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Review: 'Percy Jackson: Sea of Monsters' hits rough water

Percy Jackson (Logan Lerman) and Annabeth (Alexandra Daddario) react to the wonders of their new adventure.

Courtesy 20th Century Fox

Percy Jackson (Logan Lerman) and Annabeth (Alexandra Daddario) react to the wonders of their new adventure.

"You're more than a one-quest wonder," someone tells Percy Jackson at the outset of his next adventure. Not by the looks of his sequel, he isn't.

The teenaged demigod returns in Percy Jackson: Sea of Monsters, after dispatching with a lightning thief and exhausting much of the franchise's charm three years ago. That first movie was obviously a calculated grab for Harry Potter-type movie success but didn't feel like a rip-off. This one skews younger, to an easier-to-please demographic, closely resembling other fantasies since.

The Potter similarities remain intact, with the quasi-Muggle — sorry, mortal — Percy (Logan Lerman) joined by an intrepid demigoddess (Alexandra Daddario) and a comic relief sidekick satyr (Brandon T. Jackson). Hermione and Ron shouldn't worry about their legacy being one-upped. They're part of the half-blood culture, echoing one of J.K. Rowling's book titles and that saga's clan jealousies.

There's also a Hunger Games vibe, with Stanley Tucci overseeing another bone crushing athletic competition among children as the story begins. A gigantic brimstone demon at a key juncture could be a less anatomically correct version of the one in This is the End. For a series inspired by Greek mythology, from which all stories spring, Percy's new movie seems awfully derivative.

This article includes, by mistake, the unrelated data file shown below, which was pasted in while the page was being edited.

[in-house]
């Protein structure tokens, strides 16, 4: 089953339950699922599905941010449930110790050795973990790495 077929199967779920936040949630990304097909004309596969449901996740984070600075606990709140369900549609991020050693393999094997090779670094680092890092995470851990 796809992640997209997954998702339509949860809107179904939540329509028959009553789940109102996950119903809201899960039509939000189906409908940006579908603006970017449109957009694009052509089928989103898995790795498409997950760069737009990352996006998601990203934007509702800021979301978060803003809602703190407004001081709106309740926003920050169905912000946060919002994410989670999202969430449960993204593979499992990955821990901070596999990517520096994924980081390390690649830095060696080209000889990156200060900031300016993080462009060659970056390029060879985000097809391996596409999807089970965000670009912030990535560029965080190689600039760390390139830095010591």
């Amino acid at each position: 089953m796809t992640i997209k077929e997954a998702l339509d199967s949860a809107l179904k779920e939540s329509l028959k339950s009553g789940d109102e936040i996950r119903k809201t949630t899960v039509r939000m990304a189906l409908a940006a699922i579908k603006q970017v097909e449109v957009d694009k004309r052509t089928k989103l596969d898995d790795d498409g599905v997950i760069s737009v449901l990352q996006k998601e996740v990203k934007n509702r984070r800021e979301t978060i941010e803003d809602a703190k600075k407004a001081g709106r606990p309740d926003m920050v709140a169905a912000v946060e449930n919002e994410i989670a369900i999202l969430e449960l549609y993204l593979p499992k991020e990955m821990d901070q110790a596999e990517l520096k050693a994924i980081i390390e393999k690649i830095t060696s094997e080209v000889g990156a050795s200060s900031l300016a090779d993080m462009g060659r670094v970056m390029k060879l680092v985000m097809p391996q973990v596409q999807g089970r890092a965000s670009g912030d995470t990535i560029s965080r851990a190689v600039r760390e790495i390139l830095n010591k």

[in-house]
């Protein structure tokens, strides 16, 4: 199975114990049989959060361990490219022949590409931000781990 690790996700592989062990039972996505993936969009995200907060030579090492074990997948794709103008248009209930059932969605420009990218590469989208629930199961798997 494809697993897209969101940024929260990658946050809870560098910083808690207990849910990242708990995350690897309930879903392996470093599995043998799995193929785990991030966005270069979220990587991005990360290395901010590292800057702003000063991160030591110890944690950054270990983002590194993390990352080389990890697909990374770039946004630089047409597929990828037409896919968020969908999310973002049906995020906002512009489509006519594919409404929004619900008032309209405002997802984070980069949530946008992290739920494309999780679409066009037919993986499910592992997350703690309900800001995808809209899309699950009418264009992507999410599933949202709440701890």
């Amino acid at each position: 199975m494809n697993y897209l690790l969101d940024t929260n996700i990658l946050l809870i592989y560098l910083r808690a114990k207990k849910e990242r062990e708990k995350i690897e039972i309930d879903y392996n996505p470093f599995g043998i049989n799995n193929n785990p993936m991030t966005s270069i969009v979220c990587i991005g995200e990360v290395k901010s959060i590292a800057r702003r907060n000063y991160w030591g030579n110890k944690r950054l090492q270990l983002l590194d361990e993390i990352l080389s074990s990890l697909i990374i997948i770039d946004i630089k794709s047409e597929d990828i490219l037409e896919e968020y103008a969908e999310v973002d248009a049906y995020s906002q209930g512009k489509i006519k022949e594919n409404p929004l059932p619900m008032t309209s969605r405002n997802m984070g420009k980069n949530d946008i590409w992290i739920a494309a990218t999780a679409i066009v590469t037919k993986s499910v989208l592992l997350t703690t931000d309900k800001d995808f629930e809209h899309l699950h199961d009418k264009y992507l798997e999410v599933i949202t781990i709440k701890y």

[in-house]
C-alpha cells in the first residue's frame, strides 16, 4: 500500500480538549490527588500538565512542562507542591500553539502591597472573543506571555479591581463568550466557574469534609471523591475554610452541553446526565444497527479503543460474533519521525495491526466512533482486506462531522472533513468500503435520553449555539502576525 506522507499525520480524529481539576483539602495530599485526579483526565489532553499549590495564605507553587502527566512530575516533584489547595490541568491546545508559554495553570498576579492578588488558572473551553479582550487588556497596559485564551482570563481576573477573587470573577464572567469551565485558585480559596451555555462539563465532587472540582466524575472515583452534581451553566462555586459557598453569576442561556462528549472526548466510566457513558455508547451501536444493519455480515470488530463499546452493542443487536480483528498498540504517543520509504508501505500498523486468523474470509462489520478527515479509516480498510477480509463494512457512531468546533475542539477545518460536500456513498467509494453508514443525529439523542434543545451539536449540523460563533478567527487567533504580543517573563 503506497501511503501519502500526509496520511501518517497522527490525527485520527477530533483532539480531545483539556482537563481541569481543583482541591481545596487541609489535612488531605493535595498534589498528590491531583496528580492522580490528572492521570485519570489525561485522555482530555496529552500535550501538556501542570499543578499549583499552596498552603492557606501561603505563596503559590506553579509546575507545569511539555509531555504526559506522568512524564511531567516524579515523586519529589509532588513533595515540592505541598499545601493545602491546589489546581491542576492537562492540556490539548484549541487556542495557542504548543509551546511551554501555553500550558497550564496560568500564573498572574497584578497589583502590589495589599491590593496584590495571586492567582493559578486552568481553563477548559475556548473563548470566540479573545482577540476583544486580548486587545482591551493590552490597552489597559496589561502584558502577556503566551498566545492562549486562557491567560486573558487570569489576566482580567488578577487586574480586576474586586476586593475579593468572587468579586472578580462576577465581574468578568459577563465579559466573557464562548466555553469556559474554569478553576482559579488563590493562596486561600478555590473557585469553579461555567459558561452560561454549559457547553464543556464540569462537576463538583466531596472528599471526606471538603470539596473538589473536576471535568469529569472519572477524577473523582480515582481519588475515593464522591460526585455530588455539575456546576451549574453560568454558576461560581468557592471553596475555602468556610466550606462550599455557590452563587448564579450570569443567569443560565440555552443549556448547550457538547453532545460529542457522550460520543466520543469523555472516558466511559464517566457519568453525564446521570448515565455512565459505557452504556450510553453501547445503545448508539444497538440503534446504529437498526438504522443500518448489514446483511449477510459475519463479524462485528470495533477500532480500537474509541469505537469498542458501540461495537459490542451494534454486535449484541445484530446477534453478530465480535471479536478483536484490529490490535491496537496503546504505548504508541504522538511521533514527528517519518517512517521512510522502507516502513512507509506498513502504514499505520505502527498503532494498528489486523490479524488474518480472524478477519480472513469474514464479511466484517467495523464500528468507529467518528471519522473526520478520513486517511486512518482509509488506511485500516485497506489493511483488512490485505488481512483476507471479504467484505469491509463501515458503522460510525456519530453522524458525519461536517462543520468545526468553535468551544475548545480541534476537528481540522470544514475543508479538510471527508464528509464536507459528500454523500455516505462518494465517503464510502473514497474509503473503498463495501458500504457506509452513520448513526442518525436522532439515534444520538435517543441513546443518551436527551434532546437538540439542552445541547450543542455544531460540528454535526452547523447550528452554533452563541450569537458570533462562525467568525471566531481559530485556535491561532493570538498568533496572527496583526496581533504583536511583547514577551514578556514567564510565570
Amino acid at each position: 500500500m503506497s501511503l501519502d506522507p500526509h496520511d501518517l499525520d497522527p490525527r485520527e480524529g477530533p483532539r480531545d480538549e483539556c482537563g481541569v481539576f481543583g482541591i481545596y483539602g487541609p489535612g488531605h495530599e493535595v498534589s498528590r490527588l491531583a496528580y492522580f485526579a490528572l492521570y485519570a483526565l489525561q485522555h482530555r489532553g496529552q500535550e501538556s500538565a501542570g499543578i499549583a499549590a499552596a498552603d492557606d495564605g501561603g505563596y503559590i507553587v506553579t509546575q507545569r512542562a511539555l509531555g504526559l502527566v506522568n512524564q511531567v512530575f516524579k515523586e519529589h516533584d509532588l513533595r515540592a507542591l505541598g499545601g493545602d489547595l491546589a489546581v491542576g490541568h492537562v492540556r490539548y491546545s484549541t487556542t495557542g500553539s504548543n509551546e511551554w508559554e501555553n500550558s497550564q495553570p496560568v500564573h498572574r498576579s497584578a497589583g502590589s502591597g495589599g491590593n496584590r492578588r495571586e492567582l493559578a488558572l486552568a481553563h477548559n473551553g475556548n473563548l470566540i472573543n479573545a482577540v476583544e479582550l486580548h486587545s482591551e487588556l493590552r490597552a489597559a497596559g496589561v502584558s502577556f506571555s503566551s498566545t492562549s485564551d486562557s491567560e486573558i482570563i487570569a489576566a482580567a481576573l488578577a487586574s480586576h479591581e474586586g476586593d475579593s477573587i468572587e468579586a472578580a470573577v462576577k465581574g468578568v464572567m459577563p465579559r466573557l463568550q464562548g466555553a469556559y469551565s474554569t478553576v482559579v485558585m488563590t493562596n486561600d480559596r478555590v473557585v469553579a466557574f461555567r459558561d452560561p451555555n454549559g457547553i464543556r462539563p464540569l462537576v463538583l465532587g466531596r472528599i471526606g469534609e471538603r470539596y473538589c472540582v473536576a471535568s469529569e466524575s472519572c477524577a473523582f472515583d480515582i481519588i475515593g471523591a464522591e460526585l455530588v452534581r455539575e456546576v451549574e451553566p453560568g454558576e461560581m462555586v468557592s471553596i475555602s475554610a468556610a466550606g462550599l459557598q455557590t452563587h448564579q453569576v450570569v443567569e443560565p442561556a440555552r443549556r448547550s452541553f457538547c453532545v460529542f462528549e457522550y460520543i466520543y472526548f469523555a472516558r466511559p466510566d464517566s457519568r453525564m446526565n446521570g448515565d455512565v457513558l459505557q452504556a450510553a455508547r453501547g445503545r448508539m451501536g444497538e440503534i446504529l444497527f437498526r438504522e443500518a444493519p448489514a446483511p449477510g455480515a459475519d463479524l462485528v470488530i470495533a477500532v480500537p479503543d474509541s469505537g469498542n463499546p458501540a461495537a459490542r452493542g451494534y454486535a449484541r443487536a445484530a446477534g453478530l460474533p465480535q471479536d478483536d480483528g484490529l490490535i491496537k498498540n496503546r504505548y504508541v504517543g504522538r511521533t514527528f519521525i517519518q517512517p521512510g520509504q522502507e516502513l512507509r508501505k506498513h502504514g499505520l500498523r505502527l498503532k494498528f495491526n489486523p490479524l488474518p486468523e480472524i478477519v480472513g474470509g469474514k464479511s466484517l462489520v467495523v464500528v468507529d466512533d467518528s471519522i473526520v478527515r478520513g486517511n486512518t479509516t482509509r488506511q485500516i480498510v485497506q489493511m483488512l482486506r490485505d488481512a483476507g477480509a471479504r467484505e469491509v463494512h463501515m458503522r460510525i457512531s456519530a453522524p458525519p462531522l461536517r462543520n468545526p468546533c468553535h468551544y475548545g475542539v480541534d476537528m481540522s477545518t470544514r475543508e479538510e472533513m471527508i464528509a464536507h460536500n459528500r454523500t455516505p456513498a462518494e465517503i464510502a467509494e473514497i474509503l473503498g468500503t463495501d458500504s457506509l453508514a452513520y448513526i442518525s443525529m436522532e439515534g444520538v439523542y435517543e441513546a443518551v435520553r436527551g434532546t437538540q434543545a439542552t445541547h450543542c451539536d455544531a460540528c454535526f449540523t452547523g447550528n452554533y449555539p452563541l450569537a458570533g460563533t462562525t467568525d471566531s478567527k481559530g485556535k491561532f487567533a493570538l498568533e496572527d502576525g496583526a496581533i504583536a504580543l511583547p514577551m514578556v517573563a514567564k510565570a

The quest this time is to locate the legendary Golden Fleece, stashed in the Bermuda Triangle and guarded by a nearsighted Cyclops. The fleece's powers can revive a tree fertilized by the corpse of a half-blood who sacrificed herself for others. Then the protective shield around Half-Blood Camp can be restored, after an armored robo-bull smashed it.

That rampaging bovine is one of several artfully designed creatures popping into Thor Freudenthal's movie, and deserting it soon after. A sea horse — literally a horse with fish tendencies — is lovely, while a scorpion-werewolf hybrid and fanged Charybdis whirlpool provide scary cameos. On the other hand, too much time is spent with three cackling, eyeless witches driving a "chariot of damnation" designed like a New York City cab, in scenes playing like outtakes from that lame Lemony Snicket movie.

Other effects are just too silly to be taken seriously, like a Thermos bottle providing jet propulsion, a magical packing tape dispenser and Confederate zombies sailing a ghost ironclad ship. Believe it or not, those aren't the qualities of Percy Jackson: Sea of Monsters that really irritated me.

One is the ease with which dead characters conveniently come back to life. If that happens once in a fantasy it's a cheap way out. Here, it happens three times. The other is Percy's newfound half-brother Tyson (Douglas Smith), the offspring of Poseidon — who can't keep his trident in his pants — and a sea nymph. Those genetics somehow make Tyson into a Cyclops, although without one trait that would assist Smith's emoting. Can a Cyclops get an eyebrow around here?

Steve Persall can be reached at persall@tampabay.com or (727) 893-8365. Follow @StevePersall on Twitter.

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Percy Jackson:

Sea of Monsters

Director: Thor Freudenthal

Cast: Logan Lerman, Alexandra Daddario, Douglas Smith, Brandon T. Jackson, Leven Rambin, Stanley Tucci, Anthony Head, Luke Abel, Nathan Fillion

Screenplay: Marc Guggenheim, based on the novel by Rick Riordan

Rating: PG; fantasy action violence, scary images, brief rude language

Running time: 106 min.

Grade: C

Review: 'Percy Jackson: Sea of Monsters' hits rough water 08/06/13 [Last modified: Tuesday, August 6, 2013 6:31pm]

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